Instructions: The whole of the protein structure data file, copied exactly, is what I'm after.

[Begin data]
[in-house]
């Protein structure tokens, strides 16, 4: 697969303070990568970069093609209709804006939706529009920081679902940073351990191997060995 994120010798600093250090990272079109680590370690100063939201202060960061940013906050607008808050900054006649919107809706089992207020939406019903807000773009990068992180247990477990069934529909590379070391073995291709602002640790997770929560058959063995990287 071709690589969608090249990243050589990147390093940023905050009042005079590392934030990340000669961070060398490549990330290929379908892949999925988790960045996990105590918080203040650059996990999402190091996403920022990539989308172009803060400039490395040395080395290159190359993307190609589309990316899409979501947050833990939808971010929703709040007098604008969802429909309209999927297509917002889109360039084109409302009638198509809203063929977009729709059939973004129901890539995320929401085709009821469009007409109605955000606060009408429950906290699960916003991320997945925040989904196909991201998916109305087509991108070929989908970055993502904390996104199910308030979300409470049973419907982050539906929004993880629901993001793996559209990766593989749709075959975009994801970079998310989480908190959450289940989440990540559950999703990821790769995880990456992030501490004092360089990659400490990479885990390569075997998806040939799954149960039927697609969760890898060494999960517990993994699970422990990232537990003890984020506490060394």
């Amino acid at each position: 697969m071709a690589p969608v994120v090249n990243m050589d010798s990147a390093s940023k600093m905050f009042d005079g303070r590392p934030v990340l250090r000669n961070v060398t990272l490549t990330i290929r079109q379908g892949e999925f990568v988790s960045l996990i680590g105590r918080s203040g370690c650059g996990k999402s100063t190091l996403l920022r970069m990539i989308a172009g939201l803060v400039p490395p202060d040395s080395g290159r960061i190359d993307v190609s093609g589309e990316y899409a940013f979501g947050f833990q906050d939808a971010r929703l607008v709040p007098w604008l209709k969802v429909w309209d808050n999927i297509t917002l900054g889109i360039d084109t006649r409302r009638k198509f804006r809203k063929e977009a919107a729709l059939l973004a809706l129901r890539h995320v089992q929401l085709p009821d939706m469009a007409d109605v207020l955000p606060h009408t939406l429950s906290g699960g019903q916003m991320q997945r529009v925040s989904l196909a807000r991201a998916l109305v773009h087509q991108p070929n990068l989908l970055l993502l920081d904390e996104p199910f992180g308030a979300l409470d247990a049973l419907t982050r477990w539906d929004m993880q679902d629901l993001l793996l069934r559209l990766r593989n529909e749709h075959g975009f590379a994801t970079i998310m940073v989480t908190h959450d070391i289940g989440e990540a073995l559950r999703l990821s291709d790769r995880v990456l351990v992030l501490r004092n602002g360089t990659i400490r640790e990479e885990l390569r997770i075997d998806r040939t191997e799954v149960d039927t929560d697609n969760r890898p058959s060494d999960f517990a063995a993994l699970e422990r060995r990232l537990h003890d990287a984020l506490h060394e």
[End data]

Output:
[in-house]
């Protein structure tokens, strides 16, 4: 697969303070990568970069093609209709804006939706529009920081679902940073351990191997060995 994120010798600093250090990272079109680590370690100063939201202060960061940013906050607008808050900054006649919107809706089992207020939406019903807000773009990068992180247990477990069934529909590379070391073995291709602002640790997770929560058959063995990287 071709690589969608090249990243050589990147390093940023905050009042005079590392934030990340000669961070060398490549990330290929379908892949999925988790960045996990105590918080203040650059996990999402190091996403920022990539989308172009803060400039490395040395080395290159190359993307190609589309990316899409979501947050833990939808971010929703709040007098604008969802429909309209999927297509917002889109360039084109409302009638198509809203063929977009729709059939973004129901890539995320929401085709009821469009007409109605955000606060009408429950906290699960916003991320997945925040989904196909991201998916109305087509991108070929989908970055993502904390996104199910308030979300409470049973419907982050539906929004993880629901993001793996559209990766593989749709075959975009994801970079998310989480908190959450289940989440990540559950999703990821790769995880990456992030501490004092360089990659400490990479885990390569075997998806040939799954149960039927697609969760890898060494999960517990993994699970422990990232537990003890984020506490060394």
């Amino acid at each position: 697969m071709a690589p969608v994120v090249n990243m050589d010798s990147a390093s940023k600093m905050f009042d005079g303070r590392p934030v990340l250090r000669n961070v060398t990272l490549t990330i290929r079109q379908g892949e999925f990568v988790s960045l996990i680590g105590r918080s203040g370690c650059g996990k999402s100063t190091l996403l920022r970069m990539i989308a172009g939201l803060v400039p490395p202060d040395s080395g290159r960061i190359d993307v190609s093609g589309e990316y899409a940013f979501g947050f833990q906050d939808a971010r929703l607008v709040p007098w604008l209709k969802v429909w309209d808050n999927i297509t917002l900054g889109i360039d084109t006649r409302r009638k198509f804006r809203k063929e977009a919107a729709l059939l973004a809706l129901r890539h995320v089992q929401l085709p009821d939706m469009a007409d109605v207020l955000p606060h009408t939406l429950s906290g699960g019903q916003m991320q997945r529009v925040s989904l196909a807000r991201a998916l109305v773009h087509q991108p070929n990068l989908l970055l993502l920081d904390e996104p199910f992180g308030a979300l409470d247990a049973l419907t982050r477990w539906d929004m993880q679902d629901l993001l793996l069934r559209l990766r593989n529909e749709h075959g975009f590379a994801t970079i998310m940073v989480t908190h959450d070391i289940g989440e990540a073995l559950r999703l990821s291709d790769r995880v990456l351990v992030l501490r004092n602002g360089t990659i400490r640790e990479e885990l390569r997770i075997d998806r040939t191997e799954v149960d039927t929560d697609n969760r890898p058959s060494d999960f517990a063995a993994l699970e422990r060995r990232l537990h003890d990287a984020l506490h060394e």